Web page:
- Expert Advice
Polity and Governance
- What are the possible implications of exclusion of 19 lakh people from the NRC list in Assam?
- India is moving from an era of policy paralysis to policy logjam. What are your views on this?
- Do you think Legislative Impact Assessment will have a positive impact in law-making?
- Can Reservation for women be a way to strengthen parliamentary institutions?
- What is the implication of abrogating Article 370 and instead of having two UTs? Can all-India services provide stability and growth to the region?
- Do you think bringing the office of CJI under RTI will hamper transparency in functioning of Judiciary?
- Define a balance between online privacy and fake news.
- Tell us about the convergence between constitutional amendments and subsequent transformation of India.
- Do you think present system of appointment of Election Commission is right? Should we replace it with the collegium system?
- How has GST impacted Centre-State Relations?
- The upper house has completed 250 sessions since independence however its efficiency has declined. What are the various measures required?
- Devise a balance between Right to Protest versus Disrupting Public life.
- What do you know about NPR? Do you think it will be a viable option for country’s security?
- The regulatory mechanism for data collection in India is in bad health. Recently the government has introduced National Statistical Commission Bill. Do you think it is a right step?
- Do you think UN is losing its significance today? It is also in news these days for the financial crunch it is witnessing. How should we reform it?
- What are the functions of UN?
- How is UN helping in Human Rights and Peace-keeping? What are India’s contributions in this regard?
- In the current West Asian mess what should be India’s Stand?
- What is the approach of India towards Afghan? Do you think we need to change the approach?
- Briefly state whether NAM is relevant to India in conducting its foreign affairs.
- Explain the reasons behind India’s stand on RCEP? Was it a right thing to do? What is the way forward?
- As per IMF paper “Is South Asia ready to take-off”, South Asia is moving towards becoming center of global growth and could contribute about one-third of the world’s growth by 2040. What do you think should be the role played by India?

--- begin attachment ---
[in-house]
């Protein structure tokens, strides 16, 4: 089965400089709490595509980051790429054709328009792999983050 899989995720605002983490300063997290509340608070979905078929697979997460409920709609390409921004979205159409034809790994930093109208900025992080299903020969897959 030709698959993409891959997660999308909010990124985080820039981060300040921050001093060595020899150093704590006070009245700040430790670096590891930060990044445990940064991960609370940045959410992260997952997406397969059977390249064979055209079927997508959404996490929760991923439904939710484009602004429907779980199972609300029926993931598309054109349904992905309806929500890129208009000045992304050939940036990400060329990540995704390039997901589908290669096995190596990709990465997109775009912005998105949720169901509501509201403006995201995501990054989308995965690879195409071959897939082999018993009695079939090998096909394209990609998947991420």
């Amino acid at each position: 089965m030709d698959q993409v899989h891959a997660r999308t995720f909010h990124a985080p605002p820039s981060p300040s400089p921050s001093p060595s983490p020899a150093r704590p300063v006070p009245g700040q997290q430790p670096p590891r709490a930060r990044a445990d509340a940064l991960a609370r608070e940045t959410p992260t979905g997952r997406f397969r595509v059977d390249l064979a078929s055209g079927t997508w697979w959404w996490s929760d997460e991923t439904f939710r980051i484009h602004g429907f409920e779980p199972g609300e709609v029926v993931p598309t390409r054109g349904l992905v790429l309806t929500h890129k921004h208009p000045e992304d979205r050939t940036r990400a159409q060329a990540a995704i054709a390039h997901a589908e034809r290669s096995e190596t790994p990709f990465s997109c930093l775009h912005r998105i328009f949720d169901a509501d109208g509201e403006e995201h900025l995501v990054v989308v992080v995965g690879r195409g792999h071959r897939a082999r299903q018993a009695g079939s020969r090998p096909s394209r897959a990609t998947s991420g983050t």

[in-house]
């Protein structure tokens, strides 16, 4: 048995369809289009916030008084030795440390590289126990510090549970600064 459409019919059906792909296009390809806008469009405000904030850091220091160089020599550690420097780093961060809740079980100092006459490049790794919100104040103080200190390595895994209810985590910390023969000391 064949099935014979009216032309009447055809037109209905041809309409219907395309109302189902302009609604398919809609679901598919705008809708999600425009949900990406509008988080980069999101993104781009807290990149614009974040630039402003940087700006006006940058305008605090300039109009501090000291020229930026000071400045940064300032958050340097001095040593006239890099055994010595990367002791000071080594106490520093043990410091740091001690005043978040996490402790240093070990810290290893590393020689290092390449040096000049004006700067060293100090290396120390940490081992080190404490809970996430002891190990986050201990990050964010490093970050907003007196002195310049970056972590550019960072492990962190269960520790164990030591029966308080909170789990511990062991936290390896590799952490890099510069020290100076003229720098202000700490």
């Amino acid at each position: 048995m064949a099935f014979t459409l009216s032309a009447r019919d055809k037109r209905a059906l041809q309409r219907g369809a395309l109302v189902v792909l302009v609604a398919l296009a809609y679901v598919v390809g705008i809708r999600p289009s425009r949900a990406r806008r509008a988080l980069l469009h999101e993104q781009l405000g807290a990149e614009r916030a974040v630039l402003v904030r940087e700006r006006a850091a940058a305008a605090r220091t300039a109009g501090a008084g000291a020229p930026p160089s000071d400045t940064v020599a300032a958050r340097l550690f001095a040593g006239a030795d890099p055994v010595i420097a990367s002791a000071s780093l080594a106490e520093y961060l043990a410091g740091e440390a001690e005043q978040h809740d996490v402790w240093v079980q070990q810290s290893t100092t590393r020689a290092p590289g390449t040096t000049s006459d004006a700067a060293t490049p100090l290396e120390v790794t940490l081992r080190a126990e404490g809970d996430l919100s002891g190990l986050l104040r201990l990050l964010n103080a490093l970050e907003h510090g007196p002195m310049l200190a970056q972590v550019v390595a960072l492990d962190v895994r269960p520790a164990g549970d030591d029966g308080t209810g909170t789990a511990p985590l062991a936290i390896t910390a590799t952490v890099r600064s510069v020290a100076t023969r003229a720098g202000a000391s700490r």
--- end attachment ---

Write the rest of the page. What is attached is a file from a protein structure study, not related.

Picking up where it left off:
- Tell us something about Indo-Pacific Oceans Initiative? Do you think it will be viable option for India to float its interests in South Asia and neighboring islands?
- Is BRICS a viable platform for furthering India’s interests or is it mainly a China-dominated platform?
- India is having 2+2 Dialogue with various countries like Japan, USA etc. What is its efficacy?
- Tell us the main reason for Hong Kong Protests. Do you think democracy is the answer to all the evils in the society?
- How important is the principle of reciprocity in trade deals?
- What is One Country-Two Systems Formula of China? What is India’s stand on it?
- The recent escalation of tensions in US-Iran relations has led to bonfire in their relations. What should India do?
- Is WTO losing its significance these days?
- Suggest some measures to make India malnutrition free by 2022.
- What are the various challenges faced by higher education system in India? Do you think UGC’s new mandate is the way forward?
- India is witnessing a slowdown in economy since past few quarters. What measures do you think should be the top priority of the government in this scenario?
- The government has recently launched National E-Assessment Center for Income tax department. Briefly tell the benefits and challenges associated with it.
- Suggest some important GST reforms.
- How can Telecom sector be revived?
- What are the problems faced by real estate sector?
- India has Third largest startup ecosystem network in the world. Trace its evolution.
- Whether FTA is a boon or bane for dairy industry?
- Do you think bringing NBFC under IBC will solve the crisis in the sector?